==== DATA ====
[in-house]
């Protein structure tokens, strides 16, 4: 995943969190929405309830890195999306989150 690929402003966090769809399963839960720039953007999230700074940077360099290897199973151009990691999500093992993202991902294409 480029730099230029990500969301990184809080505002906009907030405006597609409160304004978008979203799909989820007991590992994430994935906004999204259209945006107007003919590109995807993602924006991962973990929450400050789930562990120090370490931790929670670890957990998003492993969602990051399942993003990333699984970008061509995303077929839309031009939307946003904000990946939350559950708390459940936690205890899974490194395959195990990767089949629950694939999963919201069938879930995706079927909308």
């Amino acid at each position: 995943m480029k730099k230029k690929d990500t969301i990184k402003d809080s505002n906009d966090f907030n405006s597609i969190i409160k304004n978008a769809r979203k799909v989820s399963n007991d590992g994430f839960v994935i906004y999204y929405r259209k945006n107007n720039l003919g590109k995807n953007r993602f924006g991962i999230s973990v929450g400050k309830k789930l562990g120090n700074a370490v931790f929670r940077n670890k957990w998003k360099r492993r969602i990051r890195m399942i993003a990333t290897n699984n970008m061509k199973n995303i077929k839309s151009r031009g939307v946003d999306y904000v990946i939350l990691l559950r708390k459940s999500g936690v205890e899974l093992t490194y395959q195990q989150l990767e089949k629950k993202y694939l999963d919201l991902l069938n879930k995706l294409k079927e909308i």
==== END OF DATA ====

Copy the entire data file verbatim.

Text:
[in-house]
């Protein structure tokens, strides 16, 4: 995943969190929405309830890195999306989150 690929402003966090769809399963839960720039953007999230700074940077360099290897199973151009990691999500093992993202991902294409 480029730099230029990500969301990184809080505002906009907030405006597609409160304004978008979203799909989820007991590992994430994935906004999204259209945006107007003919590109995807993602924006991962973990929450400050789930562990120090370490931790929670670890957990998003492993969602990051399942993003990333699984970008061509995303077929839309031009939307946003904000990946939350559950708390459940936690205890899974490194395959195990990767089949629950694939999963919201069938879930995706079927909308």
């Amino acid at each position: 995943m480029k730099k230029k690929d990500t969301i990184k402003d809080s505002n906009d966090f907030n405006s597609i969190i409160k304004n978008a769809r979203k799909v989820s399963n007991d590992g994430f839960v994935i906004y999204y929405r259209k945006n107007n720039l003919g590109k995807n953007r993602f924006g991962i999230s973990v929450g400050k309830k789930l562990g120090n700074a370490v931790f929670r940077n670890k957990w998003k360099r492993r969602i990051r890195m399942i993003a990333t290897n699984n970008m061509k199973n995303i077929k839309s151009r031009g939307v946003d999306y904000v990946i939350l990691l559950r708390k459940s999500g936690v205890e899974l093992t490194y395959q195990q989150l990767e089949k629950k993202y694939l999963d919201l991902l069938n879930k995706l294409k079927e909308i």